Lithgow to Mudgee
Early settlers following in the footsteps of Blaxland, Wentworth and Lawson took three weeks of hard trudging to cross the majestic Blue Mountains. These days the drive from the Penrith plains in western Sydney takes less than three hours. The steep terrain, higher altitudes and running streams of the western foothills provides the lakes of the region with water conditions conducive to trout, and Oberon dam is amongst Australia’s oldest notable trout lakes.
Onwards along the Mid Western Highway, past bollard-shaped cooling towers and milder slopes clad with pine plantations and vineyards, is Lithgow. The stretch between Lithgow and Mudgee offers some exciting fishing in a series of waters with established native fish populations. Cooling storages for coal-fed power stations in the Lithgow/Wallerawang district have more recently come on-line. The combination of proximity from Sydney and trophy trout sees the piscatorial patronage having a favourable impact on tourism in the region.
Lake Lyell is a 248 ha water built across the Coxs River near Lithgow. Originally built to provide cooling waters for local power stations, Lake Lyell now also serves as important recreational water. It has been stocked with brown and rainbow trout and bass. Some of the trout have grown to trophy-size, peaking at about 45 cm.
The steep terrain over which Lake Lyell now sits gives it a narrow, deep profile that lends itself to trolling and downrigger techniques. Shore-based spinning or bubble- float techniques are productive from autumn through spring, as are deep-fly presentations, especially in pronounced narrows where the Cox’s River enters.
Farmers Creek also flows into the lake. Both feeders are subject to strict closures and enforcement during the trout-breeding season in the cooler months.
The lake has well-appointed picnic and boat-launching facilities. Being within daytrip range of Sydney it has become a very popular impoundment that’s patronised by anglers armed with the latest tackle and techniques. When a bite is on, it’s usual to see float-tubing anglers and state-of- the-art sportfishing boats mooching along, downriggers cocked.
Lake Wallace, also called Lake Wallerawang, is 155 ha of relatively shallow and weedy water. It is regularly stocked with trout of both denominations, the mix heavily biased towards rainbows. In 1998, it received a single infusion of 30 000 bass. The rainbow trout have proved spectacularly successful, with fish to 5 kg being taken each year between autumn and spring. Lakeside picnic and playground facilities have been erected and unpowered boating is permitted.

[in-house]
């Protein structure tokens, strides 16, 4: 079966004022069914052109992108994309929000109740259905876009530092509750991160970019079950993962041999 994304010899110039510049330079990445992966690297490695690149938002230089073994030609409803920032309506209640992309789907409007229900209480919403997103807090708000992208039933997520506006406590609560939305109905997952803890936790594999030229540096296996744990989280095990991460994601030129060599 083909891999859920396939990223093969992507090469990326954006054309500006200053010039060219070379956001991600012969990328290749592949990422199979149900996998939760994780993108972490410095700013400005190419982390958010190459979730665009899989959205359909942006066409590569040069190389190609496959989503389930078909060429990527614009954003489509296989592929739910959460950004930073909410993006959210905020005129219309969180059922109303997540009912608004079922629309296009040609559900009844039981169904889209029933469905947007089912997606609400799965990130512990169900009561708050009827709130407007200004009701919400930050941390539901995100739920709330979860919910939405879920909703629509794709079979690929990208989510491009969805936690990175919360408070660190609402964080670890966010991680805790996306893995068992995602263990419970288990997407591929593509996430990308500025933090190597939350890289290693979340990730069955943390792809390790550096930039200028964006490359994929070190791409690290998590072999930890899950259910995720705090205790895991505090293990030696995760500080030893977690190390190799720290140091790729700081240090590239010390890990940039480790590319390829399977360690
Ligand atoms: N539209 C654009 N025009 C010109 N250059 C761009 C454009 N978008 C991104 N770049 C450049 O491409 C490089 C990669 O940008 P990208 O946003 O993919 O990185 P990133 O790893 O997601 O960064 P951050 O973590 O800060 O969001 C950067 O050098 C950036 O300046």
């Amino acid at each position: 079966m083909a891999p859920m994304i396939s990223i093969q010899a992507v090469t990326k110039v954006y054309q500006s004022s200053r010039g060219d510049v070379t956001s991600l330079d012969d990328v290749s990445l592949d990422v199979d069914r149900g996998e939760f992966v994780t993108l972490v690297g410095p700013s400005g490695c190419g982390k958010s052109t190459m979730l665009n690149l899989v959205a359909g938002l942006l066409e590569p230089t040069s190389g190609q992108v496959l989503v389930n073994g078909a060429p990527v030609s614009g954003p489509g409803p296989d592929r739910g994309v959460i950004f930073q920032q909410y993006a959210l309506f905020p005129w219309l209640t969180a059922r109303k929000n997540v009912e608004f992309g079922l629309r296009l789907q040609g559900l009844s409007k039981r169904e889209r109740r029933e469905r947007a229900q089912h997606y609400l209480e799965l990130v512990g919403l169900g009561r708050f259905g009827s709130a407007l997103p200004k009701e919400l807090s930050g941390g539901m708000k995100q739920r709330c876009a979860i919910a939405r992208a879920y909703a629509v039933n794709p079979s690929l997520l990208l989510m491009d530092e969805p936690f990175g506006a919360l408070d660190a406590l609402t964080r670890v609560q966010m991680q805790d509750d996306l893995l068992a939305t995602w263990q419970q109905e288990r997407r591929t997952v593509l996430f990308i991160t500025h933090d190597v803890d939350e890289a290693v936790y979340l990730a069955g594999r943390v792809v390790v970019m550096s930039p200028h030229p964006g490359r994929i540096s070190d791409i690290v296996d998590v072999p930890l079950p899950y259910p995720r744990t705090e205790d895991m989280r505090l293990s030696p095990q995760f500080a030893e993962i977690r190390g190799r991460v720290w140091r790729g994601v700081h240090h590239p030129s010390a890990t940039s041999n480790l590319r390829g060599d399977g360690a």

Moving north towards Mudgee, you come across the twin Cudgegong River catchment towns of Rylstone and Kandos, snuggled in against the sandstone ridges of the Great Dividing Range.
Rylstone Dam covers 20 ha and is stocked with Murray cod, yellowbelly and silver perch. It has no facilities. Fishing from the bank or unpowered craft is permitted.
Kandos Weir, better known as Dunns Swamp since being incorporated into the Wollemi National Park, is a picturesque 100 ha sanctuary that fills a sandstone gorge flanked by ochre outcrops and the greenery that goes with healthy cumbungi margins.
This waterway was the site of Australia’s first successful private attempt at breeding native fish. In 1961, utilising ponds at the local cement works, a dedicated band of local anglers were successful in raising silver perch fingerlings. Residents of this former trout cod water include western strain Murray cod, yellowbelly, silver perch, eel-tail catfish and river blackfish. A direct result of the clear, tannin-stained waters is richly coloured, highly active fish that are a delight to catch.
The lake has clean, well- maintained camping facilities, including showers and flush toilets. Boaters need to be aware of a 10-horsepower restriction.
Weighing in at 10 sq km, Lake Windamere was built on the Cudgegong River 30 km south of Mudgee. Many anglers regard this water as Australia’s premier yellowbelly fishery. The lake also offers good fishing for other native fish including Murray cod, silver perch and catfish, along with brown and rainbow trout, redfin and carp.
An area immediately adjacent to the Cudgegong–Rylstone road is very productive. Rather than trudge the uneven obstacle course that the banks present, it has become a popular practice to bring boats in close.
Facilities include a caravan park and kiosk under the control of the Rylstone Shire Council.
Lake Windemere has a high percentage of bank cover that suits both trollers and anglers who prefer cast-and-retrieve techniques. Baitfish profile lures up to 10 cm trolled along the edges of the rich and abundant weed beds have proven successful. Rocky banks and steeper drop-offs are popular with lure-casters. Effective retrieves are those punctuated by pauses and subtle twitches, with the water clarity often allowing anglers to see the fish strike their lures.